The latest guidance for deep brain stimulation in Parkinson'sKnowledge
The newly updated Parkinson's non-oral therapy pathway sets out the latest guidance embedded in a clear treatment pathway for deep brain stimulation (DBS).
Figure 1: Deep brain stimulation overview pathway
Inequity of provision and joined up services
As the pathway stipulates:
'DBS is part of specialised services that are commissioned using a nationally consistent approach, meaning that patients will have equal access to high quality services, regardless of where they live.'
Parkinson's non-oral pathway: DBS pathway section
We know that there has historically been an inequity of access to non-oral therapies for Parkinson's such as DBS Parkinson's Audit (2019), and some of the barriers to improved access are clinical. However, governance and policy play a role, as do commissioning and population planning.
The recent Get it Right First Time (GIRFT) report for Neurology (2021) highlighted that whilst specialised services, commissioned using a nationally consistent approach, ought to mean that patients will have equal access to high quality services, regardless of where they live, these specialised services are currently delivered at a 'very limited number of sites' and that the GIRFT team 'identified notable variation in terms of capacity and access' (p119, GIRFT Neurology, 2021).
The report noted that, whilst the report does not measure outcomes, it does indicate that these highly specialised interventions are provided at very different rates at different neuroscience centres. The data presented showed a reduction in the number of 'spells' for elective hospital admissions for DBS in Parkinson's over the past three years (fig 2).
Figure 2: Graph except from GIRFT Neurology 2021 report p122
Additionally, survey data collected from March to July 2020 from consultants and nurses involved in Parkinson's care found that almost half of respondents had been unable to start or to continue non-oral therapies, such as DBS, indicating that the pandemic has also had an impact on access.
Figure 3: Infograph highlighting perceived changes in Parkinson's services during COVID pandemic (data collected March-July 2020). Full survey results available online.
The GIRFT report recommends cross-regional flow, easy access and clear referral systems, and good links between specialised and localised services to ensure appropriate referrals and ongoing management post-procedure, were all highlighted as requirements for services to ensure people with Parkinson's who require this treatment get appropriate access and quality, joined-up services.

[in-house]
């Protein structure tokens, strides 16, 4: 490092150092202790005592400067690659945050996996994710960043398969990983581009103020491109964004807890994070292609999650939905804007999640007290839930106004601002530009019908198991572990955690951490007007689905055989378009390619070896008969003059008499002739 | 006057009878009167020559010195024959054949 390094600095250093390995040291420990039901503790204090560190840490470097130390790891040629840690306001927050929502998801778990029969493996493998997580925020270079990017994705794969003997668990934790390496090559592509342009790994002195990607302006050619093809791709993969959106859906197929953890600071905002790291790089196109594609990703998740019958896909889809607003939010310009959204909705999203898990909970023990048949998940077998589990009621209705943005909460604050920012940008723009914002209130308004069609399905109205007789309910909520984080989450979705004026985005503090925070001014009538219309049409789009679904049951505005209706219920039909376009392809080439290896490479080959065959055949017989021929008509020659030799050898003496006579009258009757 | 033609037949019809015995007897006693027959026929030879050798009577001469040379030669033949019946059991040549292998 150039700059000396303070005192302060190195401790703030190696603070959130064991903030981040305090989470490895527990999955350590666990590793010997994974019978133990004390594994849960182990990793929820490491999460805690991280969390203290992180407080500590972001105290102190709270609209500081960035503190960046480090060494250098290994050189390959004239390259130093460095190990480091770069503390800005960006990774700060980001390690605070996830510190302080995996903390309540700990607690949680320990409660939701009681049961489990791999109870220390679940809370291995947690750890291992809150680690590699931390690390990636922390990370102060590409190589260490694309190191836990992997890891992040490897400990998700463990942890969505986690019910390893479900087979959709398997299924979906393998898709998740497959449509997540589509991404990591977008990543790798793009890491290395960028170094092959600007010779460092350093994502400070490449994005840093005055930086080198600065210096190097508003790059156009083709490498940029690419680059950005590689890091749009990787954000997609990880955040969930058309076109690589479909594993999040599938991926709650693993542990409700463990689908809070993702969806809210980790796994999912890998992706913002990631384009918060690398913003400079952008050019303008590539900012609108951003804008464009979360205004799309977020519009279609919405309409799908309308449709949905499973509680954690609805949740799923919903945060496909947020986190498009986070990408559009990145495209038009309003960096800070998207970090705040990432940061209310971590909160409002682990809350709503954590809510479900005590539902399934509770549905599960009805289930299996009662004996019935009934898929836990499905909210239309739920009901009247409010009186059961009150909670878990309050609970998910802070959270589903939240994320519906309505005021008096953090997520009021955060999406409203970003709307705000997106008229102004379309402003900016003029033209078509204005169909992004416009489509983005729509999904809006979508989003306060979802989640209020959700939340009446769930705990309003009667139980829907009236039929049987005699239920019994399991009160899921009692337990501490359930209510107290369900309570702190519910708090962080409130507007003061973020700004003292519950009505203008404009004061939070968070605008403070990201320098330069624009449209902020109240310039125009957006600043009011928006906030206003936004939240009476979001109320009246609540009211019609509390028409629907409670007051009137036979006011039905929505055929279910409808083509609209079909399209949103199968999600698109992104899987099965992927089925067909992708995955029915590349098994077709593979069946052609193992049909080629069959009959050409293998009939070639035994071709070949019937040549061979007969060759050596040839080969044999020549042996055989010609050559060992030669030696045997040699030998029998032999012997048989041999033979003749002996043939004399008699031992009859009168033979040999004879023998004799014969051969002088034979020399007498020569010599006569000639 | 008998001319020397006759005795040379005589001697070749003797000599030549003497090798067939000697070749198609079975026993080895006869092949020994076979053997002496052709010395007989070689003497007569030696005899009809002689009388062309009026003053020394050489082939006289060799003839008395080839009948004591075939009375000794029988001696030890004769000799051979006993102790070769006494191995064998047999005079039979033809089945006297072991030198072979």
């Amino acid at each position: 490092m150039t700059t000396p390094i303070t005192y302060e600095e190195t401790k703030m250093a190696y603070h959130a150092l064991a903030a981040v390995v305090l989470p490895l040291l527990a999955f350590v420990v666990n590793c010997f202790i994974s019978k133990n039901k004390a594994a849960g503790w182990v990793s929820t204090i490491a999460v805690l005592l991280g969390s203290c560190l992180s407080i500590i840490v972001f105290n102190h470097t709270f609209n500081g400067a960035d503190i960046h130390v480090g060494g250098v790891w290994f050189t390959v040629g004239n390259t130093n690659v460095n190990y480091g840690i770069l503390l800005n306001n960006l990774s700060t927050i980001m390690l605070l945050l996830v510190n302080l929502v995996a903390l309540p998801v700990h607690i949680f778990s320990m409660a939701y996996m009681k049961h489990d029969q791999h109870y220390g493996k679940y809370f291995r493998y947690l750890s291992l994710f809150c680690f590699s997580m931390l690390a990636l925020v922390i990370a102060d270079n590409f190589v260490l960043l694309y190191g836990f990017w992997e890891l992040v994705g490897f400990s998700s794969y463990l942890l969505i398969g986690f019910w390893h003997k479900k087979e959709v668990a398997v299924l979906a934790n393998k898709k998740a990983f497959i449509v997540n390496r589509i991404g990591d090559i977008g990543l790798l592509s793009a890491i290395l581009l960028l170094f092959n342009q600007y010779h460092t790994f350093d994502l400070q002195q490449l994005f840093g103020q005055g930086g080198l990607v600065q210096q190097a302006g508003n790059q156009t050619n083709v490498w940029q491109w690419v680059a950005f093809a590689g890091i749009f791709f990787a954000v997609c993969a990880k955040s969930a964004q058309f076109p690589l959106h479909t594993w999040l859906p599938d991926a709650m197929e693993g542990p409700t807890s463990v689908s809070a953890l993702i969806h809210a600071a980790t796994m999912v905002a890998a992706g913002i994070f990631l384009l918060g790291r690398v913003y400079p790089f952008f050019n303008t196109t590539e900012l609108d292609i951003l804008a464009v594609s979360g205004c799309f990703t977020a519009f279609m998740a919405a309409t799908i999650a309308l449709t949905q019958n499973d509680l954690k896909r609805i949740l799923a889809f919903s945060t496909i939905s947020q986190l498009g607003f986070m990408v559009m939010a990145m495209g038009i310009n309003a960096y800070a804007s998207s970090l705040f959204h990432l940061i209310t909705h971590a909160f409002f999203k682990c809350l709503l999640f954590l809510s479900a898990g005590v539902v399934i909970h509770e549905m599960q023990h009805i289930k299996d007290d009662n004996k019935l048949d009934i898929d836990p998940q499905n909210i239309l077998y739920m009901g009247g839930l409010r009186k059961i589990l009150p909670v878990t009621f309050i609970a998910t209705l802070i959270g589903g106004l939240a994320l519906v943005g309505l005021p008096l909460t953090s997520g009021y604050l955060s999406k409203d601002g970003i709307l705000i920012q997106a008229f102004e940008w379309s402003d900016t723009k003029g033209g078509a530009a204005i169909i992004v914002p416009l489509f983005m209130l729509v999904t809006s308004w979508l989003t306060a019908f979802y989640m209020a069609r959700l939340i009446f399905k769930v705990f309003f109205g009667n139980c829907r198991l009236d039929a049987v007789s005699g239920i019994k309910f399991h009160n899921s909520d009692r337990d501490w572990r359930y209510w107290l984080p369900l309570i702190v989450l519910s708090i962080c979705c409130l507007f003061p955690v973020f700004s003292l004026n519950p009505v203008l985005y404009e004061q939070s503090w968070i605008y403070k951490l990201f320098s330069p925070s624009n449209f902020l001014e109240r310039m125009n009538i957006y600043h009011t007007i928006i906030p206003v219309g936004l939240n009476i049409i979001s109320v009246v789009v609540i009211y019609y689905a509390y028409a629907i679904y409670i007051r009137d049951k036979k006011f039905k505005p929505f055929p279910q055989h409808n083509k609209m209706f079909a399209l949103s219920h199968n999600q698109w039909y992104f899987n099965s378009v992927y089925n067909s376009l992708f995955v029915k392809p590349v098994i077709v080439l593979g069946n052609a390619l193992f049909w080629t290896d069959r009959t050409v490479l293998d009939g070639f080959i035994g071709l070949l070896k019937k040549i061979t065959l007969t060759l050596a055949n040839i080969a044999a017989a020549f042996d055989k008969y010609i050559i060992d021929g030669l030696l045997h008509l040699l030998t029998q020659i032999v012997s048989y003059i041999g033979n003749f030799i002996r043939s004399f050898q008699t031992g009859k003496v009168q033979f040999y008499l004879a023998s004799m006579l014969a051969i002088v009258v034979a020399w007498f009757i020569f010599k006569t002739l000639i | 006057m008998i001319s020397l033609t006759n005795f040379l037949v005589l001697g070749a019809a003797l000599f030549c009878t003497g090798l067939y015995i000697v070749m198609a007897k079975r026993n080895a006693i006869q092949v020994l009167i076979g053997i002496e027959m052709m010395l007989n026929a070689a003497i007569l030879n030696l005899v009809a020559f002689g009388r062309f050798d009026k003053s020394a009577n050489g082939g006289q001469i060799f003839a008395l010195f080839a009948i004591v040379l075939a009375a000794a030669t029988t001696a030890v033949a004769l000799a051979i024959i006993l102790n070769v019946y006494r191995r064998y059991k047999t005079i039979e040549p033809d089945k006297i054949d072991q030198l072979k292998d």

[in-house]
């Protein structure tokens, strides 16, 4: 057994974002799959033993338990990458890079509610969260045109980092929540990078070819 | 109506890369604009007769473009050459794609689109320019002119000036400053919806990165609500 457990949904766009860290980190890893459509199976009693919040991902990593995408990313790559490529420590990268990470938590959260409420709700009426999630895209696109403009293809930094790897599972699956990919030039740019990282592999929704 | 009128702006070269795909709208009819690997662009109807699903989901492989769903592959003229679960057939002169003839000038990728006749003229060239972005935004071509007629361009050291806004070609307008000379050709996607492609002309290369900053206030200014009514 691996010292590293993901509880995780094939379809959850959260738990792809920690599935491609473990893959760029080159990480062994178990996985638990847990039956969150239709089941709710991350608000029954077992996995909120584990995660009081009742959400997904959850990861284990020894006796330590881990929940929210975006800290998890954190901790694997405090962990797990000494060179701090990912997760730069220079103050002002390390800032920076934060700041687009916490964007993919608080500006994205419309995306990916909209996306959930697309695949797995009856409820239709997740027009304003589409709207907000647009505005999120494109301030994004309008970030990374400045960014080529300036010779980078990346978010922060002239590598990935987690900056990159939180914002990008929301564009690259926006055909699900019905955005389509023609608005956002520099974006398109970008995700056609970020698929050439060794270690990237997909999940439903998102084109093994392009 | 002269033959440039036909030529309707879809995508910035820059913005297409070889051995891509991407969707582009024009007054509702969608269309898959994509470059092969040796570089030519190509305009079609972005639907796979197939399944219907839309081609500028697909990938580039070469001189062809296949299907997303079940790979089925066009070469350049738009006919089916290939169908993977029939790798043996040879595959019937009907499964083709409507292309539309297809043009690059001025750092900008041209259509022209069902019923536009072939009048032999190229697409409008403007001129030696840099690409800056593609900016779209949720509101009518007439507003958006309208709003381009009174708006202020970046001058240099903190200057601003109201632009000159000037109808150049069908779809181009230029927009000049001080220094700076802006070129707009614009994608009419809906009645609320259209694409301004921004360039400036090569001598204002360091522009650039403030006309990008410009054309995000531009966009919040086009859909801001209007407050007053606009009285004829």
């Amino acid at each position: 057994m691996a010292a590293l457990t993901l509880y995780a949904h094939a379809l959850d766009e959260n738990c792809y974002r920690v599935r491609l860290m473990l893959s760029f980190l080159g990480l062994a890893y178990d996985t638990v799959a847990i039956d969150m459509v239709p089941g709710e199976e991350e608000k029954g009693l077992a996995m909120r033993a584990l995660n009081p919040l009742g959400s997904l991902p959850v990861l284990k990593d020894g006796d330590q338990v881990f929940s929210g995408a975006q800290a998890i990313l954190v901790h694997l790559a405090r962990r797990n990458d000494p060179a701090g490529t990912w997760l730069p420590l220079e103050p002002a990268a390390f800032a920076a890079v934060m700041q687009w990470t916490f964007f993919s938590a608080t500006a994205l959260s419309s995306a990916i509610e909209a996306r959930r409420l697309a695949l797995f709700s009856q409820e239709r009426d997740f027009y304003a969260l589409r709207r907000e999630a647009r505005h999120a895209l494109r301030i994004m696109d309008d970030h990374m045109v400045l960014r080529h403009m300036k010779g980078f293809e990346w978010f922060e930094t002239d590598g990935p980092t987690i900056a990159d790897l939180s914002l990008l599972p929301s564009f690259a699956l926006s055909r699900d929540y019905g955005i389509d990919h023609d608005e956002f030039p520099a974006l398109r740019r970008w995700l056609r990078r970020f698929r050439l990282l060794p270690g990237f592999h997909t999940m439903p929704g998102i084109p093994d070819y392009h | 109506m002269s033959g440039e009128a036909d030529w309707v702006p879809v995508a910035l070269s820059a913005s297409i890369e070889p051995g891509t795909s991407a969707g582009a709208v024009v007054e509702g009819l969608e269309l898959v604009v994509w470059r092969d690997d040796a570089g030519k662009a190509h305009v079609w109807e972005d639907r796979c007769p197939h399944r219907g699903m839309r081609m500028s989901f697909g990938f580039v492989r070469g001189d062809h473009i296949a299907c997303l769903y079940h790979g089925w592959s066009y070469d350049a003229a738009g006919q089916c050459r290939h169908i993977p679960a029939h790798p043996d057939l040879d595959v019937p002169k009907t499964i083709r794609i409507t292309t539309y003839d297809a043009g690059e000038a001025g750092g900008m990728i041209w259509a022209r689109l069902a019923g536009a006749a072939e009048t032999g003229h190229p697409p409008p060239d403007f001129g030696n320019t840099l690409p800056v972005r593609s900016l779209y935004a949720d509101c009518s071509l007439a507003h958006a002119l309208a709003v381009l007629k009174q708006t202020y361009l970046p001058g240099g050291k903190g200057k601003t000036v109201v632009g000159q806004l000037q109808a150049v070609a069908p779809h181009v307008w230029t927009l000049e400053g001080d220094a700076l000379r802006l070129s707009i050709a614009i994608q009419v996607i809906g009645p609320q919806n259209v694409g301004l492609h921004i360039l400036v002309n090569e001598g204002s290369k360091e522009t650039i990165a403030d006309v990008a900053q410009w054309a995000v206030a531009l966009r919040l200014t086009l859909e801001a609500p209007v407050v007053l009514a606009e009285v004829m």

The Parkinson's non-oral pathway itself includes helpful sections on information, governance, potential policy issues and other elements which impact how well the treatment pathways are likely to be implemented. Additional information across the pathway include levers for change and key performance indicators (KPIs), all of which make the pathway an informative and actionable tool.
Deep brain stimulation is a treatment that can have a profound impact on a person with Parkinson's life, and the lives of their loved ones. However, the process from initial conversations through the assessment process, into the surgery and beyond is a significant journey for someone to make, and can be incredibly emotional.
It can help to introduce non-oral therapies like DBS at a more comfortable point in a person with Parkinson's journey. Discussing them at the very start of the disease process, particularly in a group setting such as an educational session can be positive. This opens discussions of treatments like DBS in a safe environment, before they are needed, and allows questions to be asked without too much investment in the answers.
Knowing who is eligible
Eligibility criteria and procedural guidance for DBS are fully available and can be found easily via links in the pathway and online via National Institute and Health and Care Excellence (NICE) or journals.
However, for ease of initial assessment, the non-oral pathway sets out two helpful figures based on recent research and evidence - the 5,2,1 paradigm (fig 4) and the Venn diagram of non-motor symptoms by Leta et al (2021) (fig 5).
Figure 4: The 5 2 1 paradigm cited in the pathway (p22 of the Parkinson's non-oral pathway).
Figure 5: Venn diagram of non-motor symptoms and device aided therapy (p22 of the Parkinson's non-oral pathway). *LCIG is not licensed to treat non-motor symptoms under product characteristics (2021). The diagram is a representation of the authors suggestions for product selection.
The Parkinson’s disease non-oral treatment pathway has been supported through a financial grant from AbbVie Ltd and financially supported by Britannia Pharmaceuticals Ltd and Merz Therapeutics UK. Whilst the sponsors have reviewed the content of the pathway for medical and factual accuracy, they have had no further input in the educational content of this activity.
'The things you can't get from the books'
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